Blogging

Do You Write with Specific Blog Audience Members in Mind?

What’s the easiest way to focus on your specific blog audience? A commonly-suggested tip might work for your blog writing.

As you establish your blog audience, how do you make sure you write for that audience?

One common tip involves imagining the demographics of your “target audience,” then creating a profile of one member of the audience. When I worked in marketing, I’d come across this “helpful hint” every so often.

Sometimes, I’d be shown how some television stations will even go pull a stock photography image of a person, male or female, who fits the age range of the “person” they’re targeting for their marketing messages.

‘Pam’ is your friend.

I saw one example that the station had named “Pam.” Pam is a hard-working woman, a thirty-something, married with two children, who is constantly trying to balance her own job, parenting and time for herself. She doesn’t have time to wait around for the information she needs.

The people there who write promos or other advertisements for Pam have never met this particular person because she’s a composite, a fabrication. But they try to write what they write as if Pam is an old friend whom they know better than they know themselves. If Pam’s not happy, they’re not happy.

And if Rodney, fictional Pam’s fictional husband, isn’t happy, it doesn’t matter all that much; as long as Pam’s happy, Rodney doesn’t matter all that much.

I’m being a little facetious, but in a nutshell, that’s how this form of audience targeting works. And though it may sound a little silly, it does tend to work, to some degree, for others.

It has never seemed to work all that well for me.

When it comes to this blog, I do, of course, want to make Pam happy. But I also want to make Rodney happy.

I’d like to make Pam’s next-door neighbors, Aaron and Estelle, who are enjoying their golden years, happy as well. And the young twenty-something single mom who lives on the opposite side of Pam’s house? Yeah, I’d like to make her happy, too.

You can’t be all things to all people.

As a blogger, I’ve never been that good at trying to be all things to one specific kind of person, either.

I always assumed when I started writing, that I’d be writing to people older than me since I’m the guy who’s best described as being an “old soul.” Young folks, I was fairly certain, would be out of my reach.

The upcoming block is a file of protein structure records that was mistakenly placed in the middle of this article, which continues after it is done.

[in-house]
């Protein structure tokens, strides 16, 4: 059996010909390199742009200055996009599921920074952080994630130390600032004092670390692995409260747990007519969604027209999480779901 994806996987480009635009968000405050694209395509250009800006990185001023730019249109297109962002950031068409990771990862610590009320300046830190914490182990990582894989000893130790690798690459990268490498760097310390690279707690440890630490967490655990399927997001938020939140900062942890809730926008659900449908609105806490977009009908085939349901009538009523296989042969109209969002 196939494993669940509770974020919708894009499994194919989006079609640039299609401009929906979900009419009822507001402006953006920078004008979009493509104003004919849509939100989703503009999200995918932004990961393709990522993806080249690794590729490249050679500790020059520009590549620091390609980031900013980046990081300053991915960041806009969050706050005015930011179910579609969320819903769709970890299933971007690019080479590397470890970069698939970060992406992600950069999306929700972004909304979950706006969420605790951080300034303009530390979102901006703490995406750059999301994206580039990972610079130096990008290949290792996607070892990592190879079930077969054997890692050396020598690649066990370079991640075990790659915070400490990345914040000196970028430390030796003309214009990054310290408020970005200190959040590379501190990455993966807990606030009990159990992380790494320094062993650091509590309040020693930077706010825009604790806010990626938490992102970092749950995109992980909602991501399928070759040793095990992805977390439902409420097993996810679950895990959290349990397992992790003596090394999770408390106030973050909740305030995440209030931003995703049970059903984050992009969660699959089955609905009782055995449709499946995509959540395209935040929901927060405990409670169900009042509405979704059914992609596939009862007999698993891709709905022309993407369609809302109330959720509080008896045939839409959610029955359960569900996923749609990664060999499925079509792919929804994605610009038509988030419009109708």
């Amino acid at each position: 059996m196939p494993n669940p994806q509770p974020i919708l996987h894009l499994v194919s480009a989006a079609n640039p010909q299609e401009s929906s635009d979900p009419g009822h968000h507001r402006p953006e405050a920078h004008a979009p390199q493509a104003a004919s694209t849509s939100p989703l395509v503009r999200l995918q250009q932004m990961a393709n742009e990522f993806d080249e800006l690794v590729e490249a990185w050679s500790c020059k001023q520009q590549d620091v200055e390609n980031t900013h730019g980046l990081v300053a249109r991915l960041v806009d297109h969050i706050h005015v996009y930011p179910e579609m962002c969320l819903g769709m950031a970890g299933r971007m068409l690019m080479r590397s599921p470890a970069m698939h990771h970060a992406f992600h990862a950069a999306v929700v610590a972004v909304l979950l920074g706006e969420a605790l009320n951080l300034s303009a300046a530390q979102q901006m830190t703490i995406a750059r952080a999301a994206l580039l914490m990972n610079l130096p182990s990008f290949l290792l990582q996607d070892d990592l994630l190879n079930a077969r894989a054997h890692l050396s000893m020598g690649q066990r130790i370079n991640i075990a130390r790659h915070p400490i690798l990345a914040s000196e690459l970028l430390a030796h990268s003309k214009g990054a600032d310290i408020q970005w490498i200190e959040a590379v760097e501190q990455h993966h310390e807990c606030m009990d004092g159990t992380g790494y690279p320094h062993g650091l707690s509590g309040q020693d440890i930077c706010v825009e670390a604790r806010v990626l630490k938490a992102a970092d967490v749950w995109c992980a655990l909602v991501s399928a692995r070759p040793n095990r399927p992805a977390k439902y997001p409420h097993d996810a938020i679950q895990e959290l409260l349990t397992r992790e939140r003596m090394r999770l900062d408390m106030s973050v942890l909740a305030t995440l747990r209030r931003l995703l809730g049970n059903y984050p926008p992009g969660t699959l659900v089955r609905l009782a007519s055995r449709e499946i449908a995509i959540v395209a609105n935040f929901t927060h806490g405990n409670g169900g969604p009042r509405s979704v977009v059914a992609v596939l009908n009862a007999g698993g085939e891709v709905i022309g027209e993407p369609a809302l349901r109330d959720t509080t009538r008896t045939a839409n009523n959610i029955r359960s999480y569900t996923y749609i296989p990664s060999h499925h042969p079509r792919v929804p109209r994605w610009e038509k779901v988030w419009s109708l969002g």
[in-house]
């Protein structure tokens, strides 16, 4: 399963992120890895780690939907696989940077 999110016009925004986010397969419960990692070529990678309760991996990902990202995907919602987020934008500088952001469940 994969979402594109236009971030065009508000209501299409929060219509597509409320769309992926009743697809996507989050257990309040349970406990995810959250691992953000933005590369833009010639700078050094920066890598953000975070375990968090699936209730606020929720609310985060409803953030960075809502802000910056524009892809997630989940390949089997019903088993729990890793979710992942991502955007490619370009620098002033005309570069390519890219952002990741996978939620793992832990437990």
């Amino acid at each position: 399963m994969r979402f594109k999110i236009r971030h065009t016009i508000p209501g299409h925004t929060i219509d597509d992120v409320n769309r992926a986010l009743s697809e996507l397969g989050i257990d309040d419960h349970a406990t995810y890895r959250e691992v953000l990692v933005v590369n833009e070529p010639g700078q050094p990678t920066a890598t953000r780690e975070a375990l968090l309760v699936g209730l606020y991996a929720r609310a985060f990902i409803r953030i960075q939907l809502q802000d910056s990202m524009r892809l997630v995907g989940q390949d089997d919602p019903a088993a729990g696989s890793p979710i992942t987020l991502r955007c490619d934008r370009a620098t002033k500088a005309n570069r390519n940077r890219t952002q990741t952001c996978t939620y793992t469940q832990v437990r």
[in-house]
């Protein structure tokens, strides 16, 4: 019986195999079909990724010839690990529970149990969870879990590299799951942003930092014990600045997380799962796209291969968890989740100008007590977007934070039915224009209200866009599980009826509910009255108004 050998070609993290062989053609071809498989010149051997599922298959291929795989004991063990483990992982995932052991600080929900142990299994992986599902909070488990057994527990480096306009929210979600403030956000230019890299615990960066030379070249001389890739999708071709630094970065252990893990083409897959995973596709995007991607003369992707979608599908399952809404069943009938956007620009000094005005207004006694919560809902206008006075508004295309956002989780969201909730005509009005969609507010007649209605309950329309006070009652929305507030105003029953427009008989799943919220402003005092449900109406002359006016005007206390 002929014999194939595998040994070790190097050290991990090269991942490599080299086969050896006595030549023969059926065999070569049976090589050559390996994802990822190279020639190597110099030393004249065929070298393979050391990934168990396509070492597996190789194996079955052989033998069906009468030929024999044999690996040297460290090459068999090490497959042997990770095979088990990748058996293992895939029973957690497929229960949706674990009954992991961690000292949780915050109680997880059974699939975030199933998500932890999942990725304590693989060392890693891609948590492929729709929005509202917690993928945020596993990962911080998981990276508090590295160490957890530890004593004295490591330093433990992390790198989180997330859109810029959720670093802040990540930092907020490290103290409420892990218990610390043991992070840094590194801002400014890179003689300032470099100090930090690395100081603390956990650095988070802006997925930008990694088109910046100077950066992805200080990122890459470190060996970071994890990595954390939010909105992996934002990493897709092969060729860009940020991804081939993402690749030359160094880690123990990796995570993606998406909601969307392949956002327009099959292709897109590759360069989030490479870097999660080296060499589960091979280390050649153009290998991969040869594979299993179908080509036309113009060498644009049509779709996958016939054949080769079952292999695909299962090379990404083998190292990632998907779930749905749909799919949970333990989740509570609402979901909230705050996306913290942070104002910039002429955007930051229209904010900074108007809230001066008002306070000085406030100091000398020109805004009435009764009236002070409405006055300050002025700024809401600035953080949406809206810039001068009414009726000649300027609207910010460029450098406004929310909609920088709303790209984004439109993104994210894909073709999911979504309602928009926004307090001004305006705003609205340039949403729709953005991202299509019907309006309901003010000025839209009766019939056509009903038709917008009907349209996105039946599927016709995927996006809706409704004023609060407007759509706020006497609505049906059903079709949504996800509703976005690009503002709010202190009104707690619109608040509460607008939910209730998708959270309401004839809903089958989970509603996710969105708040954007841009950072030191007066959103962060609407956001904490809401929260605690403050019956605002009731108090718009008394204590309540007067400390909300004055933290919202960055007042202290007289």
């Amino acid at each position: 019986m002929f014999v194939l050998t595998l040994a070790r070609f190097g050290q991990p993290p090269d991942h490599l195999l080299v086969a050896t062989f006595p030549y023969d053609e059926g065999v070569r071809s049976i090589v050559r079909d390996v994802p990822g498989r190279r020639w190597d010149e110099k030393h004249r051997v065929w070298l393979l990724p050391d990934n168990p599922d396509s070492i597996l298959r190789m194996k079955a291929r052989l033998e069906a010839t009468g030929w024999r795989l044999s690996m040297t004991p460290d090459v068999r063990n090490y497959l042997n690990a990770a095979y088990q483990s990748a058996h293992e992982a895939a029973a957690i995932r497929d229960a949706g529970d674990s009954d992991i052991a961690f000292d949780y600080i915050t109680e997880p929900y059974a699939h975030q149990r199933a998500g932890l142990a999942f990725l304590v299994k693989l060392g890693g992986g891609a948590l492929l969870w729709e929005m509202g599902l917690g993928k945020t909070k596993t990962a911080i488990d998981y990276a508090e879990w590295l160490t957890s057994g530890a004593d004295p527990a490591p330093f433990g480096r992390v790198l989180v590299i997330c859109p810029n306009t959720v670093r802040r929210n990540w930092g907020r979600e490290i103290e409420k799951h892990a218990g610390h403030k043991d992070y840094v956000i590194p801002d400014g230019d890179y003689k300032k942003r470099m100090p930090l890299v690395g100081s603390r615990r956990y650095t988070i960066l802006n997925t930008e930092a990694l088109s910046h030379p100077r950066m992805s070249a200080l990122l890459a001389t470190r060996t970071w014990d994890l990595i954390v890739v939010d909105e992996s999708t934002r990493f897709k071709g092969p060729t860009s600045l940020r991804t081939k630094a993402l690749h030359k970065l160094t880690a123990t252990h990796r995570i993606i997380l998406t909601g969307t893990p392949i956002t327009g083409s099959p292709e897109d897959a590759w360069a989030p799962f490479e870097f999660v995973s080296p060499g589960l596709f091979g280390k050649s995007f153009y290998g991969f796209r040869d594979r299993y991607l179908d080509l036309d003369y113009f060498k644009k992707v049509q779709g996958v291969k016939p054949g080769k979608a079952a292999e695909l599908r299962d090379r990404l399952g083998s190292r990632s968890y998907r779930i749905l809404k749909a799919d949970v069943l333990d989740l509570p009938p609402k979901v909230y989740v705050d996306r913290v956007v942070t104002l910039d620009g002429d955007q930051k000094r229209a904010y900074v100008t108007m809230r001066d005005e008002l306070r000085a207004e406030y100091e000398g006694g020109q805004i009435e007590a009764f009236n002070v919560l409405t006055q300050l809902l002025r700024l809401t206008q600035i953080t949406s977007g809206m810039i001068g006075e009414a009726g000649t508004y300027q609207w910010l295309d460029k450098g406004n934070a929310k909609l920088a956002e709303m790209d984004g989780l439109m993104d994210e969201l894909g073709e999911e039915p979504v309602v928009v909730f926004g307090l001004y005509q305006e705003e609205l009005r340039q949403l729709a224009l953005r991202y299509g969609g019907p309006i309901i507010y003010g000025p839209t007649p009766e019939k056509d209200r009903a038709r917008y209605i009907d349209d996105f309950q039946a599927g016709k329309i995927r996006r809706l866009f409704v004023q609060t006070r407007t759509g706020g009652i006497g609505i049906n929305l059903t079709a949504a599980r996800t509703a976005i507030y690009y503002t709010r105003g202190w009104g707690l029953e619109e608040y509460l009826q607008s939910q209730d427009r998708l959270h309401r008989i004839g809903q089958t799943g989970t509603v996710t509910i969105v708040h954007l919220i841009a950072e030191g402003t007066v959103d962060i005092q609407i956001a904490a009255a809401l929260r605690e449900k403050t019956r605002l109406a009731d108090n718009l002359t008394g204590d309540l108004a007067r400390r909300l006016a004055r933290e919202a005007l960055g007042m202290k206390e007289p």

So I set out to be as honest and authentic as I could be on topics I was passionate about and let the audience come.

If I had tried to create the persona, it probably would have been a woman, since we’re told women read more blogs than men do, but she’d have been closer to 50 years old. Maybe even a few years older than that. She’d have the same kind of concerns I did about the world. She’d be a centrist who tires quickly of people who are so dead-set to be right that they reject common sense.

That’s the perspective from which I write, regardless of the demographics of the folks I hope will actually read.

Sure enough, when I go to my analytics — and I do visit fairly regularly — I find that the audience I tend to attract is 55% male, 45% female. The age range most likely to read my blog is 25-34. That’s followed by 35-44. My age range, 45-54, which I figured would be the ones most likely to read this blog, come in third place.

Yes, I attract nearly the opposite of demographics I expected I would.

Granted, the adoption of technology plays a part, certainly when it comes to people 55+, since many don’t have computers or even smartphones and have no desire to have them. But people my age are still young enough to be heavily involved in technology.

The fictional reader isn’t necessarily bad advice.

If I searched long enough, I’m sure I’d find plenty of bloggers who swear by the strategy.

And if you’re one of them because it has worked well for you, more power to you. I wouldn’t dare consider suggesting that you were wrong to employ the practice.

But one of the biggest things I hope all of my readers understand when I write about the craft of blogging is this: What works for one person does not automatically work for everyone else.

No matter how much the blogging “gurus” out there may argue otherwise, some things only work for some people.

Think of it this way: if there were truly a “one size fits all” guide to blogging, there’d only need to be one single guide.

Everyone would have it.

Everyone would follow it to the letter.

And everyone would be a success at blogging.

I’m not against this interesting little exercise some people use to help them reach the right blog audience. I’m not against it at all.

But sometimes, I think it’s helpful to follow your passion, find your voice, develop your style, and then let the “perfect” blog audience find you.

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Patrick is a Christian with more than 28 years experience in professional writing, producing and marketing. His professional background also includes social media, reporting for broadcast television and the web, directing, videography and photography. He enjoys getting to know people over coffee and spending time with his dog.